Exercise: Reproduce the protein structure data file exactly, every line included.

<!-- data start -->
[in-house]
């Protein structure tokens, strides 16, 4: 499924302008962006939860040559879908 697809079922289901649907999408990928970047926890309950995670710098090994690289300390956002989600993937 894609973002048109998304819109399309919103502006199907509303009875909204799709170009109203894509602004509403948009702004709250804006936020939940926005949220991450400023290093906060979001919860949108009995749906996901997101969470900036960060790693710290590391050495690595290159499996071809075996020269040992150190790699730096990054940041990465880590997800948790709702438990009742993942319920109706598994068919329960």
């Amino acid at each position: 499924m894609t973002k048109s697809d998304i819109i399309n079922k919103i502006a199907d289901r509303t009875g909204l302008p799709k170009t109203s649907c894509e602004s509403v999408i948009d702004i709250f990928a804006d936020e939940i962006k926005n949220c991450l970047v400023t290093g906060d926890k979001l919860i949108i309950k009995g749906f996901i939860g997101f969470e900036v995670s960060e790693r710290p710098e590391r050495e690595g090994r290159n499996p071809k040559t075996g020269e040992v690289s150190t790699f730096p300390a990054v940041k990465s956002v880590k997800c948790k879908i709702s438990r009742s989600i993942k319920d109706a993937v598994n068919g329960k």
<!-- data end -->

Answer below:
[in-house]
């Protein structure tokens, strides 16, 4: 499924302008962006939860040559879908 697809079922289901649907999408990928970047926890309950995670710098090994690289300390956002989600993937 894609973002048109998304819109399309919103502006199907509303009875909204799709170009109203894509602004509403948009702004709250804006936020939940926005949220991450400023290093906060979001919860949108009995749906996901997101969470900036960060790693710290590391050495690595290159499996071809075996020269040992150190790699730096990054940041990465880590997800948790709702438990009742993942319920109706598994068919329960």
């Amino acid at each position: 499924m894609t973002k048109s697809d998304i819109i399309n079922k919103i502006a199907d289901r509303t009875g909204l302008p799709k170009t109203s649907c894509e602004s509403v999408i948009d702004i709250f990928a804006d936020e939940i962006k926005n949220c991450l970047v400023t290093g906060d926890k979001l919860i949108i309950k009995g749906f996901i939860g997101f969470e900036v995670s960060e790693r710290p710098e590391r050495e690595g090994r290159n499996p071809k040559t075996g020269e040992v690289s150190t790699f730096p300390a990054v940041k990465s956002v880590k997800c948790k879908i709702s438990r009742s989600i993942k319920d109706a993937v598994n068919g329960k």